• Heavy peak loads. Remember the “increased demand” notification and immediate price surge that everyone loves so much? It’s not groundless. In New York, for example, cab traffic increases tenfold at 8 pm compared to 5 am, according to a study. Handling such an upswing in payment transactions is near impossible without a system that can intelligently distribute tasks to adjacent nodes.
  • Working round the clock. Need a ride to the airport at 2 am? Or a food delivery at 6 in the morning? Such needs mean that Uber’s payment servers have no downtime, calling for a distribution model with the highest possible availability. 

Uber doesn’t share specific financial data. But it would be safe to assume that these improvements had a significant impact on the company’s ROI. The distributed approach also makes horizontal scaling possible, a must-have feature, taking Uber’s aggressive expansion into account. 


Airbnb’s migration to a Service Oriented Architecture (SOA) wasn’t painless. But their payment system survived and came out performing better than ever. Here’s how they did it and what challenges they focused on:

  • Inherent drawbacks of the SOA model. The architecture in question offers many benefits, such as developer-friendliness and better API compatibility. However, it comes with a caveat: poor data integrity. The developers at Airbnb had to use three different approaches to rectify the situation: read, write, and asynchronous repair. As a result, data consistency was brought up to expected standards.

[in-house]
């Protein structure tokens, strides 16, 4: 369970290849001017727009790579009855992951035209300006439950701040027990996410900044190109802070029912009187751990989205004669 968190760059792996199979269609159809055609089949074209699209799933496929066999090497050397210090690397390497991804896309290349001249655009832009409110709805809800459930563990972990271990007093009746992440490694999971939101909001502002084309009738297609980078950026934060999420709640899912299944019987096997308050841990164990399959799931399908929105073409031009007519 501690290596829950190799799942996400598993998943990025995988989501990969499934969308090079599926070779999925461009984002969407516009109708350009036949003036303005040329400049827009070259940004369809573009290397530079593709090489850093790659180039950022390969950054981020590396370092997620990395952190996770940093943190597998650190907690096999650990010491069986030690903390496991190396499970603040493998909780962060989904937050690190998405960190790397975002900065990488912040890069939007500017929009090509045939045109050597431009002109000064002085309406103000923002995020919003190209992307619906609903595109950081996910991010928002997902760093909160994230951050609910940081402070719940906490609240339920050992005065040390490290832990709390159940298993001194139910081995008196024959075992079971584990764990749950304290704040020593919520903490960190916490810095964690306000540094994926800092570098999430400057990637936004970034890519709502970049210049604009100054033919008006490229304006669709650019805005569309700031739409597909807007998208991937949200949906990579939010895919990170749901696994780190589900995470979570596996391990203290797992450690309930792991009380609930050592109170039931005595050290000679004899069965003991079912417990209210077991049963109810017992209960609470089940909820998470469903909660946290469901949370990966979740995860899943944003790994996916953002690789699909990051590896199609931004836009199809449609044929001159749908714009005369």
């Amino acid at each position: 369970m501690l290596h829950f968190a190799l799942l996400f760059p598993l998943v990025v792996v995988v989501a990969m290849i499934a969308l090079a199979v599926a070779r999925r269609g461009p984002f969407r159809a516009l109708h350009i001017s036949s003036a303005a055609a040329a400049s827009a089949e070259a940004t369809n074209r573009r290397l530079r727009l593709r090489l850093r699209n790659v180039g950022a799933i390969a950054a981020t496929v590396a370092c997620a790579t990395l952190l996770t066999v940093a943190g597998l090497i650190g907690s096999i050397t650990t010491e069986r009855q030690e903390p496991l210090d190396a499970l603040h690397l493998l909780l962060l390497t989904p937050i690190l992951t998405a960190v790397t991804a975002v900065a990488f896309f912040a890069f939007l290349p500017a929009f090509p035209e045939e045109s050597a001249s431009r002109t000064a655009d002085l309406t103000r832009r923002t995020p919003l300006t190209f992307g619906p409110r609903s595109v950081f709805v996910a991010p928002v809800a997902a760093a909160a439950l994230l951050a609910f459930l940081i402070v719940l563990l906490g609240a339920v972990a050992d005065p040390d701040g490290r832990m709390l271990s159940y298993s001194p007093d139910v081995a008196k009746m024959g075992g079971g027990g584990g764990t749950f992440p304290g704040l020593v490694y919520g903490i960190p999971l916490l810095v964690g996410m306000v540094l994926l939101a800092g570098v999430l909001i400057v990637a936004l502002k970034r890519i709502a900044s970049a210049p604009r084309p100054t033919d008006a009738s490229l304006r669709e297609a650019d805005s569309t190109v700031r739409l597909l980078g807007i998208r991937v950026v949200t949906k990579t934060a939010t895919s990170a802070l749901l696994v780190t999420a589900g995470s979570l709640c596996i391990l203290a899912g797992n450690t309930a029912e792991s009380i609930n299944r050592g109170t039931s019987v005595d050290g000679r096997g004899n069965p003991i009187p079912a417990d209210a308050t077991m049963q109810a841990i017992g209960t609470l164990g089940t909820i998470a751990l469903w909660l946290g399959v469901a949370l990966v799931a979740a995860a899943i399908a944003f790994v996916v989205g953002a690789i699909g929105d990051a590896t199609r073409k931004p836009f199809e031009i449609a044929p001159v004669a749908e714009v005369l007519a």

• Double payments. The cost of accepting the same payment twice can be as high as losing a customer. Airbnb needed the new system to avoid such mix-ups. The concept of idempotency—an integral part of distributed solutions—came to the rescue. The algorithm is capable of repeating the charge attempts as many times as needed, always resulting in no more than a single transaction.
  • Separation of network and database activity. As network calls were vulnerable and often resulted in poor performance, the engineers had to find a way to separate them from the database work. The solution helped maintain data integrity and improved response times.

By overcoming these and other challenges, the team at Airbnb was able to create a modern distributed payment solution that is fully compatible with SOA. 

Summing up

The days of batch processing and on-premise servers are almost over in banking and fintech. Cloud-based systems are taking over, enabling distributed check processing and other types of digital payments, powering money transfer software, and serving the needs of businesses of every size.

The idea of building a payments system based on distributed architecture might seem overwhelming at first, but it’s worth the trouble in the long haul. You just need a little help taking the first steps.

With our full range of fintech software development services, Relevant is ready to take on projects of any kind. You can hire remote developers and enjoy the benefits of outsourcing to Ukraine as soon as you’d like.

Contact us now, and we’ll answer all your questions.


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Written by
Product Manager at Relevant Software
For more than 6 years, I've been working as Business Analyst and Product Manager at Relevant. I'm responsible for requirements engineering and management and solution implementation control.